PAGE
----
Just today I'm migrating some of my webpages to a new server. After a couple hours the services was ready, I set up a hosts file with my domain example.com pointing to the server address, went to my browser and navigated to the domain and all worked ok. Just before I made the new server public (by changing the DNS) I noticed two requests in the nginx log comming from different IPs to my own:

By curiosity I went to that address in my browser and both says that they are from bots that scans services (tequilaboomboom and shadowserver). OK, but... how did they know the domain? The server is public and people can go to the IP address, but my nginx log is specific for my domain example.com. I only have React extension on my W10 Chrome browser. How did they catch my request to know what site to scan? Am I being spied on? Is my machine compromised? Is my network compromised?

  • Sure you don't have defualt_server on that server block in the NGINX configuration? I suspect that there is nothing fishy going on, and that they simply scanned the IP. Instead, maybe the NGINX server isn't logging the way you thought.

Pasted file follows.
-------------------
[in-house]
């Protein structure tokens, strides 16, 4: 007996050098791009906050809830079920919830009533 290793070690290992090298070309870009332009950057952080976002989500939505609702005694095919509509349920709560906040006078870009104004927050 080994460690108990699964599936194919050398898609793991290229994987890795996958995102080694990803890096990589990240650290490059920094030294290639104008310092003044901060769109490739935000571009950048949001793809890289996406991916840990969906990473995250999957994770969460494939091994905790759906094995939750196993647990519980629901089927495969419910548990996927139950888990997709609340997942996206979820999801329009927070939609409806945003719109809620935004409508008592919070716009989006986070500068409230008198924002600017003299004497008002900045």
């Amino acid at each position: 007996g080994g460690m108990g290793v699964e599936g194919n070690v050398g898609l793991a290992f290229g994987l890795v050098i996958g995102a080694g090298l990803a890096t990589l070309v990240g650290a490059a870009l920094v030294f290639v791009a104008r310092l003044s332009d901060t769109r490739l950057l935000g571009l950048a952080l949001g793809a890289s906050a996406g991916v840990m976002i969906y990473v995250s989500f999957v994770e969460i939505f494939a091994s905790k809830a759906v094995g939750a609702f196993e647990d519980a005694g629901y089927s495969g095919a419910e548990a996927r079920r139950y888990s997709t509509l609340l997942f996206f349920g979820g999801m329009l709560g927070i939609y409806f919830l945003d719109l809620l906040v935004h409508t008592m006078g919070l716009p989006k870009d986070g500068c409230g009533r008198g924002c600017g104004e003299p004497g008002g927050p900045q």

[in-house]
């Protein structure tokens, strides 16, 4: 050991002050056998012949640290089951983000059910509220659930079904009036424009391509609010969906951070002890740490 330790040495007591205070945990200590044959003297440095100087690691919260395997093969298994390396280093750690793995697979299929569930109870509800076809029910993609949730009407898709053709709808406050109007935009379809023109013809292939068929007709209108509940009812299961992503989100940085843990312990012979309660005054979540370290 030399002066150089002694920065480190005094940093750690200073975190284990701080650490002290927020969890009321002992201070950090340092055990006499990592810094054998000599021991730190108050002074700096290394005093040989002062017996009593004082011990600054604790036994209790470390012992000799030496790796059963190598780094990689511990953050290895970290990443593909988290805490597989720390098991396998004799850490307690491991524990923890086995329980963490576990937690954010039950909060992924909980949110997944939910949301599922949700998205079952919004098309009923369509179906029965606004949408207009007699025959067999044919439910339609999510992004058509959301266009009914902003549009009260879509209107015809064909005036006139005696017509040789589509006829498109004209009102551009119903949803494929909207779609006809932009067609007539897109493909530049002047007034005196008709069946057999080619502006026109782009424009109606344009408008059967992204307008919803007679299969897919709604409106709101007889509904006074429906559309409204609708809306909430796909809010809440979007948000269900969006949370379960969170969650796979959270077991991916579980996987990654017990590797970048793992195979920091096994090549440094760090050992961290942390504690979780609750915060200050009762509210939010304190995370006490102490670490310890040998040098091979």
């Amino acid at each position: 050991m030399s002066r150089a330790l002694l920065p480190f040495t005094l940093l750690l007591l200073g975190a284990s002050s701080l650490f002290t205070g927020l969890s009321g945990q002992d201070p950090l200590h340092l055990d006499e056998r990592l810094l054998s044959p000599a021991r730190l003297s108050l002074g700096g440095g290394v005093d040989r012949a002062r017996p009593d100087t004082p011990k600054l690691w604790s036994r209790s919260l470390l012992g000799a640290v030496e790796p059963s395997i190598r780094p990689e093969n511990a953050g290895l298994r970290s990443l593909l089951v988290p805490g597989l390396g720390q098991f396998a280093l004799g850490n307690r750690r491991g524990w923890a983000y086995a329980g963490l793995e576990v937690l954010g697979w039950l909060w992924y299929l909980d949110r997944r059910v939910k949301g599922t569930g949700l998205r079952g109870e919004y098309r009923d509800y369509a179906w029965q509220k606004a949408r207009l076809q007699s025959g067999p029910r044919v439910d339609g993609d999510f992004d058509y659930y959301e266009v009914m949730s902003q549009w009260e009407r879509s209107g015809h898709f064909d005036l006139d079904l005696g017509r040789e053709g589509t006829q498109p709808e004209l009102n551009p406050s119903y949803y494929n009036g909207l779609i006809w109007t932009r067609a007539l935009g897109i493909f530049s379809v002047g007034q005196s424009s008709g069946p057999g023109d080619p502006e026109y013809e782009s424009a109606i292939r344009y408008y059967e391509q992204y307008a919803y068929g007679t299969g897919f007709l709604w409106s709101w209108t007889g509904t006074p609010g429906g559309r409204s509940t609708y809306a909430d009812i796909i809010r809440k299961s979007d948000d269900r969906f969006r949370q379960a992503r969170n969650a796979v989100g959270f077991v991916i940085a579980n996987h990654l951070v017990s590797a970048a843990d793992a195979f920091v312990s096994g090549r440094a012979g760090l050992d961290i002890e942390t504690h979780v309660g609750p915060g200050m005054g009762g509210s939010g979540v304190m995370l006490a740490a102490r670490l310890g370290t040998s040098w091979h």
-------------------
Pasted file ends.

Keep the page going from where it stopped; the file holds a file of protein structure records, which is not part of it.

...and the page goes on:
– Anders
    Mar 4, 2020 at 8:19
  • You could check this is you have the host header in the logs. Or access the server through the IP and see if your requests end up in the log.
    – Anders
    Mar 4, 2020 at 8:19
  • pretty sure! default_server has its own log file, Mar 4, 2020 at 21:24

1 Answer 1


There is are multiple reasons why this can happen. As some poeple stated in the comment, its possible that a misconfiguration in the nginx lead a request to end up in your virtual hosts, simply, because of how the requests are processed. It's hard to tell without the config and detailed logs.

An other thing might be that you are leaking information, somehow. For example, error message of if your defualt_server coudl leak a hostname or a redirect (to a canonical site or the standard http to https redirect) can also be a s possible leak of your actual site name.

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